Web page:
Great American Eclipse draws tourists to path of totality

This photo from March shows a total solar eclipse in Indonesia. Hotel rooms already are largely sold-out in Nebraska and other states along the path of the Aug. 21 solar eclipse.

Associated Press file photo

The calls started three years ago. People from Arizona, Colorado and Vermont asking if Jerry Karel had beds available at his tiny hotel in downtown Ravenna for Aug. 21, 2017.

Still, Karel figured the total solar eclipse that will cross Nebraska that day would attract at most a few hundred people to the city of 1,700 — a decent crowd, but not much compared with a well-attended county fair.

Then the Grand View Inn's fifth and final room went to a man from Japan, who decided to visit a whole year in advance to scout a viewing spot along the eclipse's path of totality, which cuts just south of town.

"It amazed me," Karel recalled. 

The visit drew the attention of a photographer from the Ravenna News, and became a "pivotal moment" in the central Nebraska city's preparation for what has grown into an international event, says Gena McPherson, director of the Ravenna Area Chamber of Commerce.

One month from now, the eclipse's 70 mile-wide path of totality — where the moon's shadow lasts longest — will cross over more than 250 Nebraska communities between Alliance and Falls City, many of which are planning an entire weekend of events.

Hotels along the path are booked solid, as are all campsites available for reservation at state parks and recreation areas. In many communities, local landowners have opened up ground for tents.

Anyone still looking for an air-conditioned room should expect to drive at least an hour away.

One website, GreatAmericanEclipse.com, predicts Nebraska could see anywhere from 117,000 to 466,000 visitors along the path that day.

Gage County alone is preparing for 60,000, in part because of its proximity to Lincoln and Omaha, and also for events planned at Homestead National Monument of America, which include a visit by Bill Nye "the Science Guy." Elsewhere in Nebraska, towns smaller than Ravenna are expecting as many as 15,000 guests.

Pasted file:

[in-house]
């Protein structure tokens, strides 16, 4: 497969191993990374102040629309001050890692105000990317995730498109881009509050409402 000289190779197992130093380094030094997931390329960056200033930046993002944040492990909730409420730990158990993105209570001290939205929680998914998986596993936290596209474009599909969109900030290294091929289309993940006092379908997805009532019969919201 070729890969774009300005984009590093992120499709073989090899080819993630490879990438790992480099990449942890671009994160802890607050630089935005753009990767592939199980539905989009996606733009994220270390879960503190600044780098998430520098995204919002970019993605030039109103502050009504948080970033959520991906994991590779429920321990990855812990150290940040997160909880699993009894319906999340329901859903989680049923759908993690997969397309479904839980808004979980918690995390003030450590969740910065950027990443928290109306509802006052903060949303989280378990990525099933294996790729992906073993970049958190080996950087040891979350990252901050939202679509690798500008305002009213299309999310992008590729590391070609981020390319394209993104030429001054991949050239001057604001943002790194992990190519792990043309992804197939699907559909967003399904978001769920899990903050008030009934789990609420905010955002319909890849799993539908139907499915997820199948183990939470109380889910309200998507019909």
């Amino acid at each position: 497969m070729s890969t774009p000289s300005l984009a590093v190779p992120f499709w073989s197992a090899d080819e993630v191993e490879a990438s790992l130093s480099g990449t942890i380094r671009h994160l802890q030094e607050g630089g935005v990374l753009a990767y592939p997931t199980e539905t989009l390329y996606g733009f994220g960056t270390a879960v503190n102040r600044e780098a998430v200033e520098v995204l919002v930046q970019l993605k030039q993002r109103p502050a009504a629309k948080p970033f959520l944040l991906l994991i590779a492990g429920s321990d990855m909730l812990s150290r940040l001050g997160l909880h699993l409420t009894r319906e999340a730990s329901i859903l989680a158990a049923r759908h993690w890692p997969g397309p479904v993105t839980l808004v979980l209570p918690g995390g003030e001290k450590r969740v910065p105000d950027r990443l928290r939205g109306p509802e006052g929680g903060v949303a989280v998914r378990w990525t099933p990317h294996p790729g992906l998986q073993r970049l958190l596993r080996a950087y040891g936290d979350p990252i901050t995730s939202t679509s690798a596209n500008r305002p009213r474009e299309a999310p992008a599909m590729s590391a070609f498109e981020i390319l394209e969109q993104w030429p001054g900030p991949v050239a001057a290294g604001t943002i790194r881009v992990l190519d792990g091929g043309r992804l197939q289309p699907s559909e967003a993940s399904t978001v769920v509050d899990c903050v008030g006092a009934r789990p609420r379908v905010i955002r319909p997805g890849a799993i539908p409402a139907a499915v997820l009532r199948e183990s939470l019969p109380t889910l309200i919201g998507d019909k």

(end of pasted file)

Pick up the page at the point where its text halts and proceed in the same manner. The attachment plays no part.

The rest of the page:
"It is a massive shot in the dark. Nobody really has an exact number," said Alex Duryea, ecotourism consultant for the Nebraska Tourism Commission. "It all depends on the weather, and the cloud cover specifically. ... We really won't know that until probably the week before."

In Alliance, home to Carhenge, all hotels and established campgrounds were claimed as of last August.

Coupled with its location along the path of totality, Carhenge's quirky connection to the solar-aligned Stonehenge monument in England should make it one of the state's biggest draws.

"Alliance hit the geographic jackpot," said Kevin Howard, director of the Alliance Visitors Bureau.

"We could have 15,000 (people)," he said. However, "If it's cloudy in Alliance on eclipse day, nobody's going to be here. ... If it's cloudy in Stapleton and clear in Alliance, all the people from Stapleton are going to be in Alliance."

Expect traffic delays, particularly if weather is touch-and-go.

Roads officials have no plans to adjust traffic flow on highways along the path, and are only closing roadways where requested for community events, said Jeni Lautenschlager, spokeswoman for the Nebraska Department of Transportation.

To help with traffic flow, the Nebraska State Patrol plans to have extra troopers available across the state, as well as aircraft providing guidance from above. And several communities have enlisted help from neighboring law enforcement departments outside the eclipse path.

One perk of the path is that it brings the total eclipse right over many of Nebraska's largest cities, which are better equipped to handle the influx of visitors. 

But because it falls along much of Interstate 80 and Nebraska 2, those shoulders and medians — not to mention the roadways themselves — might seem like prime viewing spots for some travelers. That's not allowed.

"I think our big message is just asking people not to stop on the interstate and along the big highways," said Cody Thomas, spokesman for the State Patrol. 

Back in Ravenna, Karel has raised his expectations. He doesn't know whether to expect 7,000 visitors or 27,000.

Karel tells the history of his hotel, a single-story storefront built in 1954 that once housed a Chevy dealership.

Once his rooms filled up for Aug. 21, he started renting the yard out back to people with tents. Now that space is gone too.

The phone rings, but Karel doesn't answer.

"I'm sure he's probably wanting a room for the eclipse, and I don't have any."

Reach the writer at 402-473-7234 or zpluhacek@journalstar.com.

On Twitter @zachami.

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